Updated: Wed, 12/02/2020 - 03:00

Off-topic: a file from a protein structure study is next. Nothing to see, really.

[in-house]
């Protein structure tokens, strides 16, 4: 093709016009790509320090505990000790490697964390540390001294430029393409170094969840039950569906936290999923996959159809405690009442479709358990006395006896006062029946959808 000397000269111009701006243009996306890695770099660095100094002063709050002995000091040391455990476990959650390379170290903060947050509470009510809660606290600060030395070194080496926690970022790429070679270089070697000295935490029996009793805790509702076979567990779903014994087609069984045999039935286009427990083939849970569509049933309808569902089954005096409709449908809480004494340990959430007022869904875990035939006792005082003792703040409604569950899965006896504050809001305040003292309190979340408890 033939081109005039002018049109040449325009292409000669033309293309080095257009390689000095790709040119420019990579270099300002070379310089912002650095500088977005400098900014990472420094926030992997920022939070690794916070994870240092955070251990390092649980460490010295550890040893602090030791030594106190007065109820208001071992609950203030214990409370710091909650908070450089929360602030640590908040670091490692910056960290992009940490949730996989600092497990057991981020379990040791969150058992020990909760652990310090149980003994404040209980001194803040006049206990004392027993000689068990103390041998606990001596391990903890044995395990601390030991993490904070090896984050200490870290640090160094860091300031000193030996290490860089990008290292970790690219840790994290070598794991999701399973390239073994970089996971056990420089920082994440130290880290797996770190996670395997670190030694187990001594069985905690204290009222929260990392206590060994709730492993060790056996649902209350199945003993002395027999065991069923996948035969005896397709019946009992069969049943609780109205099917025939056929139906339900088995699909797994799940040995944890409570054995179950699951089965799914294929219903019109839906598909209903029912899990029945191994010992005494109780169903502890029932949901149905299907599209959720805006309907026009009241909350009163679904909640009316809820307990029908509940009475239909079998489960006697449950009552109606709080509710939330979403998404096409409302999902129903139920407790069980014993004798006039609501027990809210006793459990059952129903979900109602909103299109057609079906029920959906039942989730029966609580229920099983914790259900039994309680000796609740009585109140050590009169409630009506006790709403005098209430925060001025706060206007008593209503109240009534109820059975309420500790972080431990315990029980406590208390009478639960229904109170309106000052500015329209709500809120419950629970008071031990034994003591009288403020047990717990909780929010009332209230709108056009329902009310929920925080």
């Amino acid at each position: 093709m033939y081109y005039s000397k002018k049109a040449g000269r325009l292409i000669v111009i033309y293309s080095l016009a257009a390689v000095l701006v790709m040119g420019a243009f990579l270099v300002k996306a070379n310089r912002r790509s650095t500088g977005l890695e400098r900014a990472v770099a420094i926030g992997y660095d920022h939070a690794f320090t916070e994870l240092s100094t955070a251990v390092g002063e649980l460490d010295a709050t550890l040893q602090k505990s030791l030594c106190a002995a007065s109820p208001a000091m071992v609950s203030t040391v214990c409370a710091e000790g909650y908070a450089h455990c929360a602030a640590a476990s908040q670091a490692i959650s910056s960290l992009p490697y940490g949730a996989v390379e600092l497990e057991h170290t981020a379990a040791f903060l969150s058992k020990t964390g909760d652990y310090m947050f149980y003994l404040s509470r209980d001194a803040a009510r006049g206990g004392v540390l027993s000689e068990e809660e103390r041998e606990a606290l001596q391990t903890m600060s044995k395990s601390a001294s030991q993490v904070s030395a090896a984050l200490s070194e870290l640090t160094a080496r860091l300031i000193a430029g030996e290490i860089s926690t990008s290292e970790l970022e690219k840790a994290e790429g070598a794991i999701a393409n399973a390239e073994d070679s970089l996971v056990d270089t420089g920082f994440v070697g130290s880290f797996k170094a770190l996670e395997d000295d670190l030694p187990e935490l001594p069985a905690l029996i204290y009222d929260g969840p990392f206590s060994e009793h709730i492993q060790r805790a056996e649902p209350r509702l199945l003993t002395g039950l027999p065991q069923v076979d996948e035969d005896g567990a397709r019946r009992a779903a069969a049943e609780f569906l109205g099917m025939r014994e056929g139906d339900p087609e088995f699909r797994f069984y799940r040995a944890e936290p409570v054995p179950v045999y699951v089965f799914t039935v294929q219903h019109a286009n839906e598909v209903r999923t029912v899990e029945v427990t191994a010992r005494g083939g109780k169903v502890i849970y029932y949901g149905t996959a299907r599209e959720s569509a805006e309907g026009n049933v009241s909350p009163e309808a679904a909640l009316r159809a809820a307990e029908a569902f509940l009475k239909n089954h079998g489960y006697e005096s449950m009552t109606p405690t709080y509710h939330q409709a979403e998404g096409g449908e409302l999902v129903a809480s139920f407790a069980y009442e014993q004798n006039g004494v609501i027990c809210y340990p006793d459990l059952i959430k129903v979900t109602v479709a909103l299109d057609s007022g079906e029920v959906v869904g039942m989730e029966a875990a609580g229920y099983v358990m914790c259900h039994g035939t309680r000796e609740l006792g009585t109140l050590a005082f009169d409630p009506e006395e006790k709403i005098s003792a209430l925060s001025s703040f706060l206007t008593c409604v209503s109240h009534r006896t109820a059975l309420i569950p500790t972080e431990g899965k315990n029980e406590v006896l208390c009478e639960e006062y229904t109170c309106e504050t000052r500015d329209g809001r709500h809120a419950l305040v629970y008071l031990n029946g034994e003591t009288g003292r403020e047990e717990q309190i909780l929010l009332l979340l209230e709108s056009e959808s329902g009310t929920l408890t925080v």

Writer-journalist Nadire Mater plays a prominent part in freedom of opinion and speech in Turkey. Mater serves as the Chair of the Board of the Interpress Service (IPS) Communication Foundation, which supports rights-based journalism practices. She is also the project advisor of the Independent Communication Network (BIA) and continues to work for the online media platform bianet.org. Mater is among 38 people who have stood trial for supporting the Editors-in-Chief on Watch Campaign for the now shut down newspaper Özgür Gündem Daily. She was sentenced to a deferred prison sentence and a fine. Mater took part in the campaign to show solidarity to Özgür Gündem and to fight for freedom of opinion and expression. She supported this campaign because Özgür Gündem had been subject to several investigations, lawsuits, and censorships until it was shut down by an executive decree in October 2016. She was accused of "publishing and disseminating publications of a terrorist organization” and “propagandizing for a terrorist organization.” The accusations refer to the news and articles that were published by Özgür Gündem on 3 June 2016—when she served as the Guest Editor-in-Chief on Watch for one day. The first hearing of the case was held at a court on 7 November 2016. In the next hearing on 14 February 2017, the prosecutor sought a prison sentence for Mater up to 10.5 years. At the last hearing on 7 March 2017, she was sentenced to 15 months in prison on “propaganda” charges. The sentence was deferred. She was sentenced to pay a fine of 6,000 TL, which is an equivalent of spending 10 months in prison for "publishing and spreading statements of terrorist organizations." Mater’s award-winning book Mehmedin Kitabı: Soldiers Who Have Fought in the Southeast Speak Out was published in 1999 and translated into five languages. It has become one of the symbols of freedom of opinion and expression. When it was published, Mater was indicted and the book was banned upon the request of the General Staff of the Turkish Republic. She was acquitted in 2001. Yet today, Mater has been sentenced to prison for defending press freedom and freedom of expression.